Easy Tip: Tame Your Facebook Feed with Facebook Friend Lists


In my review of Filttr, I mentioned that Facebook features some comprehensive friend sorting and grouping tricks that Twitter sorely lacks. But the feature is only slightly obvious, so I’m going to show you an equally obvious quick tutorial on the quick way to get a reasonable Facebook feed of People You Actually Care About, and setting that as your home page, to differentiate from People You Met At That Party That One Time or That One Girl (or Guy) You Shouldn’t Have Hooked Up With Who Keeps Posting Creepy Profile Pictures Of Themselves But Blocking Them Would Only Make Things Worse.

This is really simple: When you first log into Facebook, click the down arrow next to Live Feed. Next to Friend List Feeds, click Edit Feed, click Make New List, name it something cool, and start typing the names of people you really care about. Easy. (You can also manage all of this from the Friends page, from the top nav.)

Now, if you access Facebook via a bookmark, or through the Bookmarks Toolbar, you can click on the same arrow, right click on the Friend Feed, and use that for your new bookmark.

To be fair, this feature has been around since August 2008. Disturbingly, they broke the permalink functionality about two months ago, which drove me absolutely insane because it happened to be about three weeks into having changed my primary bookmark to the Friend List Feed. Facebook Support told me that they knew it was an issue and that they were working to resolve it and it looks as if it’s finally been restored, so you can now make the first thing you see when you log into Facebook the feed of people you care about. Or your “Keeping My Enemies Closer” list. Whatever.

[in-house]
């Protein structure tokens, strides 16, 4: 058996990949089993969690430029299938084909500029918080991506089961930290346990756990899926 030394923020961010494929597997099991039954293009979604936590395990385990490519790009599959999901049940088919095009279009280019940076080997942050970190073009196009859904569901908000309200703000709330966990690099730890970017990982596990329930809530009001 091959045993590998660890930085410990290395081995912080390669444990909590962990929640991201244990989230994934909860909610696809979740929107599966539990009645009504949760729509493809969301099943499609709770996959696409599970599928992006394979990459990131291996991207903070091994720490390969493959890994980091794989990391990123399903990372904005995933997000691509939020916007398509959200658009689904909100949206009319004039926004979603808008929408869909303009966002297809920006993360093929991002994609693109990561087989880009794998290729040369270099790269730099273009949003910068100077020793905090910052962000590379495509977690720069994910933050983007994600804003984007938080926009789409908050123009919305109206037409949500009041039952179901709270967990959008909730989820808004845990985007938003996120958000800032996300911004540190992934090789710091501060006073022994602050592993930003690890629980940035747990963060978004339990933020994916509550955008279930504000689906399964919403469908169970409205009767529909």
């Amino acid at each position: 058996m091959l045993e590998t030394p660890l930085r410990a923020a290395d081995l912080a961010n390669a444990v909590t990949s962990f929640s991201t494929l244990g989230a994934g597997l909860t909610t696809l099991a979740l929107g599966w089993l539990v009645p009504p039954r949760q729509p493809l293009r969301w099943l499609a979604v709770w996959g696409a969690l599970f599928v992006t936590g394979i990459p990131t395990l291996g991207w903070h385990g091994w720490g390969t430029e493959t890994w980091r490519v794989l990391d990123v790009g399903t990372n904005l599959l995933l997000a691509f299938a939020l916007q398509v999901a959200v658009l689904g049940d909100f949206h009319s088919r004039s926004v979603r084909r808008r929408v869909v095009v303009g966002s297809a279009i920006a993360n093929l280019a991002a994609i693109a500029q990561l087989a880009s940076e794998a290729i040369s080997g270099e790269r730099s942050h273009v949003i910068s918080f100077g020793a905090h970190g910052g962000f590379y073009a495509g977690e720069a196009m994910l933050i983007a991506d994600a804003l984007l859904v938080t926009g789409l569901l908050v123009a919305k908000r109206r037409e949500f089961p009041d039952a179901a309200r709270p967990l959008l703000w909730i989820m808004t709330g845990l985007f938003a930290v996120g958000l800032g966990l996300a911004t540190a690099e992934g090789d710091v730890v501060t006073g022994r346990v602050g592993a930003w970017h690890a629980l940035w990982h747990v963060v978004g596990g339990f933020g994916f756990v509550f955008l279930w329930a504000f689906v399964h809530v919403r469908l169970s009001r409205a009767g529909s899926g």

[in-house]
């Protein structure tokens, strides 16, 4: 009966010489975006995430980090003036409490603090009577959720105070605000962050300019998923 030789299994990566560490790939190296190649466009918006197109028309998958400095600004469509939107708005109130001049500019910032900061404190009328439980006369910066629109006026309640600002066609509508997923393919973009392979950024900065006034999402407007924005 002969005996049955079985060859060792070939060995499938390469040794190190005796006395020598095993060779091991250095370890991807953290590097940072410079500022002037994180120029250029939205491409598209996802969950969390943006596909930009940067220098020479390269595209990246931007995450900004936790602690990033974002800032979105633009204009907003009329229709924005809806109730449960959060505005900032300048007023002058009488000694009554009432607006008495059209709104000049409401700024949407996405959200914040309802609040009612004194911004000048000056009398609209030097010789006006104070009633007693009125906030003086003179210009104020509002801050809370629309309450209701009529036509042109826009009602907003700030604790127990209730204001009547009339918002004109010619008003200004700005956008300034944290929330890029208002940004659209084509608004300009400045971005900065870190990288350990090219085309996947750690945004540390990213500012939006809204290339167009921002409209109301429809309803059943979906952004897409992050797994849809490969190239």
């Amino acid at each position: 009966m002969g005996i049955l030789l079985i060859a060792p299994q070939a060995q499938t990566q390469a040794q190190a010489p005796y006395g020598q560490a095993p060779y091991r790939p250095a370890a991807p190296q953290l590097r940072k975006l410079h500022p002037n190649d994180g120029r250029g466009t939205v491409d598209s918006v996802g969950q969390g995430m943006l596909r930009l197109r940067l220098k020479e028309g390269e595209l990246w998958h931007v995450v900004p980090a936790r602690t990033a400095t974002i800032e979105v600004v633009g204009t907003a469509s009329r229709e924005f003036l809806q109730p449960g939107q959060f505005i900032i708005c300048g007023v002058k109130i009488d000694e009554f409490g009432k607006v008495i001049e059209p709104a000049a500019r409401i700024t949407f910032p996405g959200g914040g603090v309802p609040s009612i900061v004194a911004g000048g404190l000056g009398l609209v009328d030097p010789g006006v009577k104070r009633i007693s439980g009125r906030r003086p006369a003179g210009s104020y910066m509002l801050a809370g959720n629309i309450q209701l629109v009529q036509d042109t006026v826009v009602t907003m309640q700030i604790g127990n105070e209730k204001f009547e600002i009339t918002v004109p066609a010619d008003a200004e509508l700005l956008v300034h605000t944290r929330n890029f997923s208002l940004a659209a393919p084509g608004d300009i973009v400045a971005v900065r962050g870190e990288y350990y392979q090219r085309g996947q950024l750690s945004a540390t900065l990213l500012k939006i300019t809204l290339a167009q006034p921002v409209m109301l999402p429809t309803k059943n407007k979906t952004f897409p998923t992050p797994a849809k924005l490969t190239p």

(Bonus: You can also use Friend Lists to send blanket messages to groups of friends. To do this, just start typing the Friend List name when composing a message.)

Reblog this post [with Zemanta]

Posted in: How To

HTMList.com gets a new look

As you have probably noticed, we recently unveiled the new and independent look for HTMList.com.  We wanted to establish an identity separate from our web development company so I took it upon myself to get the ball rolling last weekend and decided on a layout that I felt would work well for what we are trying to do here.  We found a great free theme over at TopWPThemes and used that as a starting point. Since then, we’ve been enhancing it bit by bit.  We hope you like it and we’re interested in hearing your feedback about likes and dislikes of the new design.  You may notice the site altering slightly over the next week or so as battles continue to rage within the office on some points of contention surrounding a few design aspects. (No more “slashdot green” for instance.)

Additionally, we look forward to releasing a couple new blogs into our blog network over the course of the next month.  We have some really exciting ideas (not to mention domain names as sexy as HTMList to deliver them on).  More on that soon, so keep your eyes to the site (or feed) for further updates.

Posted in: Announcements

Effectively boost your organic search results & make money: Blogging for SEO LOLs and $$$s

We suggest to every client we have, no matter their business or their market, to blog often about what they know. (When they don’t know much, we tell them to fake it.) <nearly-self-evident statement> Blogs are a powerful way to boost your search engine results and to drive further organic traffic to your site. </nearly-self-evident statement> I bring you through all the tasty details after the jump.

Read More »

Posted in: Development

Building your web development blog feeds: 30 sites to follow

Six Revisions has a great piece on 30 websites to follow if you’re into web development, complete with cute little screenshots that let you judge, near-fully, the quality of each site on the merits of its cover, instead of having to actually click through. (I kid.)

Among them are classics like Ajaxian, the O’Reilly Network and a bunch of others that you’ve probably not heard of but should definitely check out. (And a few we weren’t too familiar with, either.)

30 Websites to follow if you’re into Web Development | Six Revisions via Digg

Posted in: Development